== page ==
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Both “sides” of the uniparty world do well to consider Judge Andrew Napolitano’s assessment of the greater tragedy of the situation (beyond Trump, FBI loyalty, or “Russia”). The players, knowing and not caring, will not. The supporters, largely neither knowing nor caring, wouldn’t even know how to consider. But they should. It has happened.

The journey that domestic spying has taken in 40 years has been one long steady march of massive increase in size and scope. The federal government now employs more than 60,000 people to spy on all Americans, including the White House, the Pentagon, the federal courts and one another. As well, the National Security Agency and the intelligence arm of the FBI have 24/7 access to the computers of all telecoms and computer service providers in the U.S. And certain politicians have access to whatever the NSA and the FBI possess.

The surveillance state is now here.

The Supreme Court has ruled that electronic surveillance constitutes a search under the Fourth Amendment. That amendment prohibits warrantless searches and requires probable cause of crime as the sole trigger for judges to sign search warrants. FISA only requires probable cause relating to a foreign agent on one end of a phone call — a far lower standard — to trigger a warrant. The government has convinced the FISC that it should grant warrants based on probable cause of talking to someone who has ever spoken to a foreign person, whether an agent of a foreign government or an innocent foreign bookseller.

That judicially created standard is so far afield from the Fourth Amendment as to render it legally erroneous and profoundly unconstitutional. Yet the FISA expansion that the president signed into law last month — after the debate during which House Intelligence Committee Republicans intentionally remained mute about their allegations of FISA abuses — purports to make this Stasi-like level of surveillance lawful.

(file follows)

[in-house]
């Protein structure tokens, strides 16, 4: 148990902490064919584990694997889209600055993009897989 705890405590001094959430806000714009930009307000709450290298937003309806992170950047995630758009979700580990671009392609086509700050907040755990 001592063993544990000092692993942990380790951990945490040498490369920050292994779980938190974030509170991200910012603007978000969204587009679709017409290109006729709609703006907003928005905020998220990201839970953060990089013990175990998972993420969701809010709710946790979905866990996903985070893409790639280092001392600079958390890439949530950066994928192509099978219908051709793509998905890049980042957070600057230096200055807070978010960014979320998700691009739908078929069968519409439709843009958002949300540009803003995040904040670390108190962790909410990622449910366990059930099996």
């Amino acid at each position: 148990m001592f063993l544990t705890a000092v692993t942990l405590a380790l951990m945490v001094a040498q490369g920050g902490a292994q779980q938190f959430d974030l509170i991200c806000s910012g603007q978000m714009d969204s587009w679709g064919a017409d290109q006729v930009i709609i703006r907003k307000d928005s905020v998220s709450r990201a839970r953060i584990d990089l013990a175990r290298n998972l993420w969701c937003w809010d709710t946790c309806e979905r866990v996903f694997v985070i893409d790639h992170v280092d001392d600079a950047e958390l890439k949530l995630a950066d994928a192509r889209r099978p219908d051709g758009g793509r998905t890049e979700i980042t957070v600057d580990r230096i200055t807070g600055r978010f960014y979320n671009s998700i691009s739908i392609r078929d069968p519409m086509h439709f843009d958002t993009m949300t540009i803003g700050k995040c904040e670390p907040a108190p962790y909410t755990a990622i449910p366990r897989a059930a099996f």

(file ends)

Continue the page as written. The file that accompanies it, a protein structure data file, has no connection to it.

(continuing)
Predictable misuse of a terrible standard attached to an unlawful act which replaced a similar illegal procedure. Banana. Republic.

And this incident involves the targeting of the President, both as a candidate and as actual, elected office holder. Take away all political affiliations (apologies to the binary thinkers) and the magnitude, the implication is staggering. If the President isn’t safe from baseless investigative abuse, then who is? No one.

Modern technology aside, this is how lesser nations have traditionally operated, everywhere and throughout history – the rule of men rather than the rule of law. Lights out in the shining city.

And where might all of this go next? Since we’re playing loose with the law, and what constitutes the law has changed so much so recently, just how extreme could the response to these particular FISA violations become?

To use Napolitano’s example: if you, an average nobody citizen, talks to a foreign book seller, are surveilled as a result, and find yourself afoul of the “authorities,” then you just take whatever treatment they see fit to dole out. End of story. You have no (respected) rights and no power. Not so for the subject of the Steele dossier.

Donald J. Trump has extreme power. I noted in a recent video that Trump could, if he wanted, “legally” – as defined by two previous Presidents (several more really), Congress, and the Supreme Court – simply declare all of his enemies and detractors enemy combatants. Indefinite detention. GITMO. Drone strikes.

So far it appears the Donald, for all his pomp and Tweeting, has a remarkably cool head. For that we should be grateful. But will it last? What about the next Chief Executive? Or the next one?

The FISA-FBI-Russiagate episode illustrates the utter failure of the federal government. At this point it’s safe to dispense with the pretense of the old Constitutional Republic.

That’s about all that’s safe.


Eric Peters.